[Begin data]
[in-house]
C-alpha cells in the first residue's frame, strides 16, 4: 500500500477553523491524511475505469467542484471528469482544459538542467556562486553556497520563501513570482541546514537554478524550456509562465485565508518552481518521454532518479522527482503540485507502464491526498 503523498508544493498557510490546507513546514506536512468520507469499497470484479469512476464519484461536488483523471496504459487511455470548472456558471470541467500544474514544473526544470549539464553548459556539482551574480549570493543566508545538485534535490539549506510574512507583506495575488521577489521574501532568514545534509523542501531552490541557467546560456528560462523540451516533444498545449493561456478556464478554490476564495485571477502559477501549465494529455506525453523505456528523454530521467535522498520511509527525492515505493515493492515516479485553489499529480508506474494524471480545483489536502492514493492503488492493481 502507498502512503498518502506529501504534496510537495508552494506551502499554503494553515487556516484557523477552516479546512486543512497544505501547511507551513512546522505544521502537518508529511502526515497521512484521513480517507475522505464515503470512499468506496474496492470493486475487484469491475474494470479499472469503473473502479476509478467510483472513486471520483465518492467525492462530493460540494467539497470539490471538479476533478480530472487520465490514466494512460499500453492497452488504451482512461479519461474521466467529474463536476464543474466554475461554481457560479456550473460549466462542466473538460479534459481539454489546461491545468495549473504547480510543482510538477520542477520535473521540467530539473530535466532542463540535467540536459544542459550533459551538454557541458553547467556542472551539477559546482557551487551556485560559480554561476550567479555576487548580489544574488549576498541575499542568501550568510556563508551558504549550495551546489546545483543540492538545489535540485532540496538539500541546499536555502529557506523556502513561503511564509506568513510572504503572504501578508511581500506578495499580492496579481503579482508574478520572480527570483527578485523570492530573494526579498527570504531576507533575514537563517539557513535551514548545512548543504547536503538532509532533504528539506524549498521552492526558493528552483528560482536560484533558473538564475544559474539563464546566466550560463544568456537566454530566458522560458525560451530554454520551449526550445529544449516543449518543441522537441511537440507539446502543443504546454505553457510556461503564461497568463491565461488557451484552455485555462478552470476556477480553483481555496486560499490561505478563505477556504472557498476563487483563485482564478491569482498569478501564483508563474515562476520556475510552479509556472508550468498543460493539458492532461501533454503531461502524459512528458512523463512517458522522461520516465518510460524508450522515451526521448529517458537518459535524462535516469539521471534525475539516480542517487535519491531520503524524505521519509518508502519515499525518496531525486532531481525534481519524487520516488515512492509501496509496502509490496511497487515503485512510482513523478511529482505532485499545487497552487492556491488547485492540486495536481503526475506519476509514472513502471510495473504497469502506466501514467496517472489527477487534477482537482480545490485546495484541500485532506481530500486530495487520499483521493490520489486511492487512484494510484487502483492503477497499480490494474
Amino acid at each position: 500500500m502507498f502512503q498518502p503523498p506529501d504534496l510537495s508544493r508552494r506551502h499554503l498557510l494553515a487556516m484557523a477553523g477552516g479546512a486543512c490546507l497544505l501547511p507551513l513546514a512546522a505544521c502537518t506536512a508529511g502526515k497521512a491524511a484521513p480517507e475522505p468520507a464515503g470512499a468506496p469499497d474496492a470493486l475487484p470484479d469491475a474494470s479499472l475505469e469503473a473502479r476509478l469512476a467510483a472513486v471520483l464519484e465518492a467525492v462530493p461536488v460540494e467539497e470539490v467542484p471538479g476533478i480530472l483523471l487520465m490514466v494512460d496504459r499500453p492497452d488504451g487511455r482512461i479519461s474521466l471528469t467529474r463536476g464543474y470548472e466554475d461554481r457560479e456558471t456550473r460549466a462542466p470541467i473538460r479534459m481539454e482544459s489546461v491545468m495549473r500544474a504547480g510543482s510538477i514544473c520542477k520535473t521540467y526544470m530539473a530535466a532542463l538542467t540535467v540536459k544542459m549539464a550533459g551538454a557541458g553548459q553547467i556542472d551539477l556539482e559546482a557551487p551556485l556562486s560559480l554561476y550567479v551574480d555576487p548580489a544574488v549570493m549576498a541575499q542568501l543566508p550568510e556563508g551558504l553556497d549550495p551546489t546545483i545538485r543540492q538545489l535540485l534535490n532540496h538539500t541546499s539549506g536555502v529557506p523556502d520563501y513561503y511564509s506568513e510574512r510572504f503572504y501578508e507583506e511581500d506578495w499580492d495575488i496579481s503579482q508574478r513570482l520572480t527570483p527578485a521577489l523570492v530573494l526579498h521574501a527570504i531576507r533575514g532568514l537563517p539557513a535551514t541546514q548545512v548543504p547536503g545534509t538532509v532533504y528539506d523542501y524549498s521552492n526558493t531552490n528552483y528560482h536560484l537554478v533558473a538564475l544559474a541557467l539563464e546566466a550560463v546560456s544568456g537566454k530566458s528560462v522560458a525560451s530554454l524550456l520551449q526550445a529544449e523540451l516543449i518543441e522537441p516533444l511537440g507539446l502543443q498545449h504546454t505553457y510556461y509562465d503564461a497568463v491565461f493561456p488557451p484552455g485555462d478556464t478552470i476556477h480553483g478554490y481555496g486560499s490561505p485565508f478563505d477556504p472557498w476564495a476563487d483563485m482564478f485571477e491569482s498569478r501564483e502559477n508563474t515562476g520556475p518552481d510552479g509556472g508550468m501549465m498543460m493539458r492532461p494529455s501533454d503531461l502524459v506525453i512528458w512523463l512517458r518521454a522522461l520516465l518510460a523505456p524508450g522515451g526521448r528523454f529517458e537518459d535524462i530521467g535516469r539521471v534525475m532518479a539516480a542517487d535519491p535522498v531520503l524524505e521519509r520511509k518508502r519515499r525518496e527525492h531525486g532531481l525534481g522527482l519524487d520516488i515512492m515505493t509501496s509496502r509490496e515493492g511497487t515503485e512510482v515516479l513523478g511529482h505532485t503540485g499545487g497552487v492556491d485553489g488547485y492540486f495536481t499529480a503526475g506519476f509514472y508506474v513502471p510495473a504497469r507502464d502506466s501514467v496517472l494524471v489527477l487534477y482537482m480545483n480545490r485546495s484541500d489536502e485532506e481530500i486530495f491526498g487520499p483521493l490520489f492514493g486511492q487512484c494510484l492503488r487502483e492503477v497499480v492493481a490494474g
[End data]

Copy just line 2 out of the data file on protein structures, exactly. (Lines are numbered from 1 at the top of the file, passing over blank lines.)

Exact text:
C-alpha cells in the first residue's frame, strides 16, 4: 500500500477553523491524511475505469467542484471528469482544459538542467556562486553556497520563501513570482541546514537554478524550456509562465485565508518552481518521454532518479522527482503540485507502464491526498 503523498508544493498557510490546507513546514506536512468520507469499497470484479469512476464519484461536488483523471496504459487511455470548472456558471470541467500544474514544473526544470549539464553548459556539482551574480549570493543566508545538485534535490539549506510574512507583506495575488521577489521574501532568514545534509523542501531552490541557467546560456528560462523540451516533444498545449493561456478556464478554490476564495485571477502559477501549465494529455506525453523505456528523454530521467535522498520511509527525492515505493515493492515516479485553489499529480508506474494524471480545483489536502492514493492503488492493481 502507498502512503498518502506529501504534496510537495508552494506551502499554503494553515487556516484557523477552516479546512486543512497544505501547511507551513512546522505544521502537518508529511502526515497521512484521513480517507475522505464515503470512499468506496474496492470493486475487484469491475474494470479499472469503473473502479476509478467510483472513486471520483465518492467525492462530493460540494467539497470539490471538479476533478480530472487520465490514466494512460499500453492497452488504451482512461479519461474521466467529474463536476464543474466554475461554481457560479456550473460549466462542466473538460479534459481539454489546461491545468495549473504547480510543482510538477520542477520535473521540467530539473530535466532542463540535467540536459544542459550533459551538454557541458553547467556542472551539477559546482557551487551556485560559480554561476550567479555576487548580489544574488549576498541575499542568501550568510556563508551558504549550495551546489546545483543540492538545489535540485532540496538539500541546499536555502529557506523556502513561503511564509506568513510572504503572504501578508511581500506578495499580492496579481503579482508574478520572480527570483527578485523570492530573494526579498527570504531576507533575514537563517539557513535551514548545512548543504547536503538532509532533504528539506524549498521552492526558493528552483528560482536560484533558473538564475544559474539563464546566466550560463544568456537566454530566458522560458525560451530554454520551449526550445529544449516543449518543441522537441511537440507539446502543443504546454505553457510556461503564461497568463491565461488557451484552455485555462478552470476556477480553483481555496486560499490561505478563505477556504472557498476563487483563485482564478491569482498569478501564483508563474515562476520556475510552479509556472508550468498543460493539458492532461501533454503531461502524459512528458512523463512517458522522461520516465518510460524508450522515451526521448529517458537518459535524462535516469539521471534525475539516480542517487535519491531520503524524505521519509518508502519515499525518496531525486532531481525534481519524487520516488515512492509501496509496502509490496511497487515503485512510482513523478511529482505532485499545487497552487492556491488547485492540486495536481503526475506519476509514472513502471510495473504497469502506466501514467496517472489527477487534477482537482480545490485546495484541500485532506481530500486530495487520499483521493490520489486511492487512484494510484487502483492503477497499480490494474